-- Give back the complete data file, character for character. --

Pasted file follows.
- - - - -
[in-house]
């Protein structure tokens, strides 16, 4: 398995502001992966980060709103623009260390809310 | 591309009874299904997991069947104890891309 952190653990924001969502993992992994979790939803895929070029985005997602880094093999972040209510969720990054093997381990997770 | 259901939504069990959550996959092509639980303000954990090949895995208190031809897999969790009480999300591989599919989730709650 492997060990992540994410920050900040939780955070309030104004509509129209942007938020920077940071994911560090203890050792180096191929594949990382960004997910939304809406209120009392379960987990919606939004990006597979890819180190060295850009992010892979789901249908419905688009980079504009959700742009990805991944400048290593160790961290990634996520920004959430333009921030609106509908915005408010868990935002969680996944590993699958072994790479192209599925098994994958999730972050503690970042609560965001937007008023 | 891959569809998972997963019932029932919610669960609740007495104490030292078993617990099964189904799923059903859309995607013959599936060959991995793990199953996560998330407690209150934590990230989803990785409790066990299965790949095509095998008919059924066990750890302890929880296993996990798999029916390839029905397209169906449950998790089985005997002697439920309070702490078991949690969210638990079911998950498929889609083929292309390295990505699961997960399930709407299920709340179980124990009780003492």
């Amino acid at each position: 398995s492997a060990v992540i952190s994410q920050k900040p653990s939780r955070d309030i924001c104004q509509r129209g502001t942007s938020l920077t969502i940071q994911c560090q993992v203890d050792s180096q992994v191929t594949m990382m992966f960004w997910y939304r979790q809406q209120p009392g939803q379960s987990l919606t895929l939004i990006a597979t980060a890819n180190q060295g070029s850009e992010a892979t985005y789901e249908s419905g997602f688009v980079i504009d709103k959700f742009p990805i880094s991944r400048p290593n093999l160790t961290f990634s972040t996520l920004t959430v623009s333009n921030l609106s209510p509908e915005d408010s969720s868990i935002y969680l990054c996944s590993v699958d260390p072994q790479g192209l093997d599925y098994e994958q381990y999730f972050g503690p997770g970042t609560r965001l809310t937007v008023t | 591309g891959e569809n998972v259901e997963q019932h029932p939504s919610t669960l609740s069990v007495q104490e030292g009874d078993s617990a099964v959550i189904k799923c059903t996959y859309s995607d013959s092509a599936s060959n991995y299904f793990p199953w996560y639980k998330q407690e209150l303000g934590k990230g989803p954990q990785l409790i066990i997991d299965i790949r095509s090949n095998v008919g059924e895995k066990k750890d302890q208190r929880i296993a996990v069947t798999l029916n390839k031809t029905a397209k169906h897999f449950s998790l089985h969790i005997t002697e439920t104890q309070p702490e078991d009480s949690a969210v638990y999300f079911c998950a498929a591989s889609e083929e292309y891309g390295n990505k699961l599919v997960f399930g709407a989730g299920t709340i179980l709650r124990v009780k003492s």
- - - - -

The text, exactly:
[in-house]
């Protein structure tokens, strides 16, 4: 398995502001992966980060709103623009260390809310 | 591309009874299904997991069947104890891309 952190653990924001969502993992992994979790939803895929070029985005997602880094093999972040209510969720990054093997381990997770 | 259901939504069990959550996959092509639980303000954990090949895995208190031809897999969790009480999300591989599919989730709650 492997060990992540994410920050900040939780955070309030104004509509129209942007938020920077940071994911560090203890050792180096191929594949990382960004997910939304809406209120009392379960987990919606939004990006597979890819180190060295850009992010892979789901249908419905688009980079504009959700742009990805991944400048290593160790961290990634996520920004959430333009921030609106509908915005408010868990935002969680996944590993699958072994790479192209599925098994994958999730972050503690970042609560965001937007008023 | 891959569809998972997963019932029932919610669960609740007495104490030292078993617990099964189904799923059903859309995607013959599936060959991995793990199953996560998330407690209150934590990230989803990785409790066990299965790949095509095998008919059924066990750890302890929880296993996990798999029916390839029905397209169906449950998790089985005997002697439920309070702490078991949690969210638990079911998950498929889609083929292309390295990505699961997960399930709407299920709340179980124990009780003492």
């Amino acid at each position: 398995s492997a060990v992540i952190s994410q920050k900040p653990s939780r955070d309030i924001c104004q509509r129209g502001t942007s938020l920077t969502i940071q994911c560090q993992v203890d050792s180096q992994v191929t594949m990382m992966f960004w997910y939304r979790q809406q209120p009392g939803q379960s987990l919606t895929l939004i990006a597979t980060a890819n180190q060295g070029s850009e992010a892979t985005y789901e249908s419905g997602f688009v980079i504009d709103k959700f742009p990805i880094s991944r400048p290593n093999l160790t961290f990634s972040t996520l920004t959430v623009s333009n921030l609106s209510p509908e915005d408010s969720s868990i935002y969680l990054c996944s590993v699958d260390p072994q790479g192209l093997d599925y098994e994958q381990y999730f972050g503690p997770g970042t609560r965001l809310t937007v008023t | 591309g891959e569809n998972v259901e997963q019932h029932p939504s919610t669960l609740s069990v007495q104490e030292g009874d078993s617990a099964v959550i189904k799923c059903t996959y859309s995607d013959s092509a599936s060959n991995y299904f793990p199953w996560y639980k998330q407690e209150l303000g934590k990230g989803p954990q990785l409790i066990i997991d299965i790949r095509s090949n095998v008919g059924e895995k066990k750890d302890q208190r929880i296993a996990v069947t798999l029916n390839k031809t029905a397209k169906h897999f449950s998790l089985h969790i005997t002697e439920t104890q309070p702490e078991d009480s949690a969210v638990y999300f079911c998950a498929a591989s889609e083929e292309y891309g390295n990505k699961l599919v997960f399930g709407a989730g299920t709340i179980l709650r124990v009780k003492s």